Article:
Real Terrier and Robo-Dog Face Off
Watch what happens when the Boston Dynamics robotic dog Spot gets unleashed on a real terrier. Continue reading →
Imagine a headless robotic dog twice your size that moves around unpredictably. That was the parking lot scene when Googlers introduced the Boston Dynamics robo-dog Spot to Cosmo the terrier.
I'd probably bark like crazy, too.
Google-owned Boston Dynamics first unveiled the electronically powered Spot early last year. The remote-controlled quadruped robot weighs 160 pounds, sports navigational sensors in its head, can haul around 40 pounds, and has the ability to get back up after being knocked on its side (video).
Although bloggers, including myself, initially thought the dog was Alex, Android's team mascot, turns out his name is Cosmo. He belongs to Android co-founder Andy Rubin, who currently heads up the tech startup incubator Playground Global. Unsurprisingly, Cosmo barks loudly and appears to be trying to herd Spot. But this thing has a "battle mode."
In the YouTube video posted by venture capitalist Steve Jurvetson, a woman asks Spot's operator to be careful. Off-camera we hear, "Robot takes out Andy Rubin's dog - that would not be good." The operator responds that he's actually trying to keep the quadruped robot away. Great.
Fortunately Cosmo makes it out unscathed, and even kind of wins. After watching the video, Rubin tweeted "best board meeting ever?" so he must not be too mad. Watch what Jurvetson called the "uncanny uncanine valley" interaction here:
If Spot showed up in my territory unannounced and began moving around me in unpredictable ways, I'd be pretty freaked out. This is no cuddly PARO. After all, Boston Dynamics initially designed Spot for military operations. Apparently this is the only Spot in civilian hands.
The Marine Corps tested out Spot last fall with an eye on using the robot for scouting or carrying loads. Despite its lack of autonomy, the bot ended up being quieter than its lawnmower-like rival, the LS3 robo-mule.
"Robots can't get shot and they can't die," DARPA roboticist Ben Swilling told IGN about the week-long evaluation. You don't need to tell that to real dogs. They already sniffed it out.
Rarely does a day go by without mention of a new kind of robot popping up in the science headlines. We even keep an entire
on the subject here at Discovery News. But if the robot revolution really does come to pass, the machines aren't likely to swoop down on us in some sudden and terrifying
scenario. Instead, they'll rise up calmly from the weird places they've been secretly infiltrating. Here we take a look at some of the unexpected places where robots have already staked out positions.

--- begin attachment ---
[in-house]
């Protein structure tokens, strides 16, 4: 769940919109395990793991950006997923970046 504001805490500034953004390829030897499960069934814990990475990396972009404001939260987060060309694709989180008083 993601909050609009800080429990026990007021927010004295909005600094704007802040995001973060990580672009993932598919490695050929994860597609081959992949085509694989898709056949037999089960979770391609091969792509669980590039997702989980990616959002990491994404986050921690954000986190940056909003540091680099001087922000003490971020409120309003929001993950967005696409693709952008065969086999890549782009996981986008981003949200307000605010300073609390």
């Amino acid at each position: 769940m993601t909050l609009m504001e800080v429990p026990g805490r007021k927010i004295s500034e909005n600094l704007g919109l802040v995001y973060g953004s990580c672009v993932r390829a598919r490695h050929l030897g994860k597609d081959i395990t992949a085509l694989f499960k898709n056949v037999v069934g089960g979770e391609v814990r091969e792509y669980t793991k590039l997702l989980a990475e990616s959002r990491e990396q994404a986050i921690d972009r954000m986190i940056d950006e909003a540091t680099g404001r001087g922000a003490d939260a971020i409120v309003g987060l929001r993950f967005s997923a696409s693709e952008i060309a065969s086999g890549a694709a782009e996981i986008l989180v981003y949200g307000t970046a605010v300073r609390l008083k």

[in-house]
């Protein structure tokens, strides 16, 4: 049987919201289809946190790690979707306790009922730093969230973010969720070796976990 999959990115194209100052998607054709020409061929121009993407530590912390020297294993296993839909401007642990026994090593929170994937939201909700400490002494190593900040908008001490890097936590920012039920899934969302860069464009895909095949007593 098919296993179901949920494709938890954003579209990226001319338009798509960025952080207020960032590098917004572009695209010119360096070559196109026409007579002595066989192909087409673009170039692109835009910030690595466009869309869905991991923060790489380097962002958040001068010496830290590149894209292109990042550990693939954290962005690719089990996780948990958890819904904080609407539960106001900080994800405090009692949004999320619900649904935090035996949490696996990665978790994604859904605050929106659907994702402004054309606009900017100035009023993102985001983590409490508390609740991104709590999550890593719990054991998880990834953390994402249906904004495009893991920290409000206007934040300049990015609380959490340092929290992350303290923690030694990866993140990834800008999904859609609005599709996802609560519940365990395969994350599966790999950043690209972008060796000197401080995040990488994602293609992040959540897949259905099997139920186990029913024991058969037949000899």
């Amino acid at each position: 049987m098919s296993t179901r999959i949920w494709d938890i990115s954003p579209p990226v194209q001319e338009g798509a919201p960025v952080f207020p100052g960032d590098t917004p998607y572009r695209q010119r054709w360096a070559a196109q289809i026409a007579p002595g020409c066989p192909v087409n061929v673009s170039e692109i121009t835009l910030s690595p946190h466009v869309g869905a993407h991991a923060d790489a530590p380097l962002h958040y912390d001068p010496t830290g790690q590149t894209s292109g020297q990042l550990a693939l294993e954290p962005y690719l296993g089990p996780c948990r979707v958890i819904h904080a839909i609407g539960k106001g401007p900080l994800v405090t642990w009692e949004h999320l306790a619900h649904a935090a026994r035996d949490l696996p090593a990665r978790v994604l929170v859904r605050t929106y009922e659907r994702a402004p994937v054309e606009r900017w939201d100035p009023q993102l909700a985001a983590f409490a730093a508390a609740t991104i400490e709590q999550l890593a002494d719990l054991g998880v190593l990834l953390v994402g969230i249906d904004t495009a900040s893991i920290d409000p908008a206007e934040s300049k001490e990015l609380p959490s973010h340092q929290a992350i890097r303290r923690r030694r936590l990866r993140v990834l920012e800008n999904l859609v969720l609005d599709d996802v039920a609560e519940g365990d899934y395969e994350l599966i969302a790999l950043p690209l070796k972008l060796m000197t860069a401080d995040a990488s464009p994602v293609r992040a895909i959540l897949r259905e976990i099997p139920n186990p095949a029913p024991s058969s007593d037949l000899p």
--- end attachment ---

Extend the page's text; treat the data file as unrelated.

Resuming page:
Culinary robots like the
, pictured here, are starting to make their way into both home and restaurant kitchens. The Cooki prototype displayed at this year's Consumer Electronics Show is able to prepare an entire meal from ingredients loaded into side-mounted trays.
Most public and university libraries now have self-checkout kiosks and other automated systems for checking out books. But North Carolina State's
delivery system takes it up a notch, using robotic arms to pull items from within a giant stack of storage bins. University officials say the system requires only about 10 percent of the space of conventional shelving.
Scientists at the United Technologies Research Center in Berkeley, Calif., recently unveiled their latest A.I. triumph -- a
that can gather, wash and fold clothes. The team has also taught the bot how to fetch a beer. When this robot turns on us, it's going to be heartbreaking.
Designed to experiment and learn from its mistakes, the robot behind IBM's
initiative is actually an advanced A.I. from the same team that brought us Jeopardy champ
. Dishes invented by the bot include Belgian Bacon Pudding and the frankly alarming Austrian Chocolate Burrito. IBM's dedicated food truck can often be found at industry events, serving up the computer-designed vittles.
Not all robots are hi-tech, but when they're this big, they don't really need to be. Tourists visiting the French city of Nantes can check out -- and even ride -- the Great Elephant robot, made from 45 tons of wood and steel. The robot is one of several mechanical marvels built by resident artists in the city's former shipyards.
Royal Caribbean has installed a robotic bartender on its cruise liner
Quantum of the Seas
, which shakes and stirs martinis and other drinks using articulated robot arms. Customers place their orders from table-mounted tablets. In fact, several forward-thinking establishments have deployed robot bartenders, including The
in Illmenau, Germany.
Pharmacies in the UCSF Medical Center in California have been using robots to fill prescriptions for several years now. Statistically, the automated system is less prone to error, administrators say, plus the bots can safely handle dangerous substances like toxic chemotherapy drugs.
Last summer, research teams from two Canadian universities unleashed hitchBOT -- a hitchhiking robot that managed to make its way across the entire country in 21 days. The bot was equipped with an LED screen "face" and gear for communicating with its handlers and posting videos online. HitchBOT is part of a social sciences project studying interactive robots and the psychology of human kindness.
Not a lot of people know this, but many stories in print and online publications are actually written by robots. The Associated Press uses "automation technology" to generate certain kinds of financial reports and sports stories that essentially consist of number-crunching and boilerplate text. A good chunk of the write-ups on Wikipedia are automated, as well. As a matter of fact, this entire slideshow was written and compiled by our new Discovery News Blog-Tron 6000. We kid, we kid.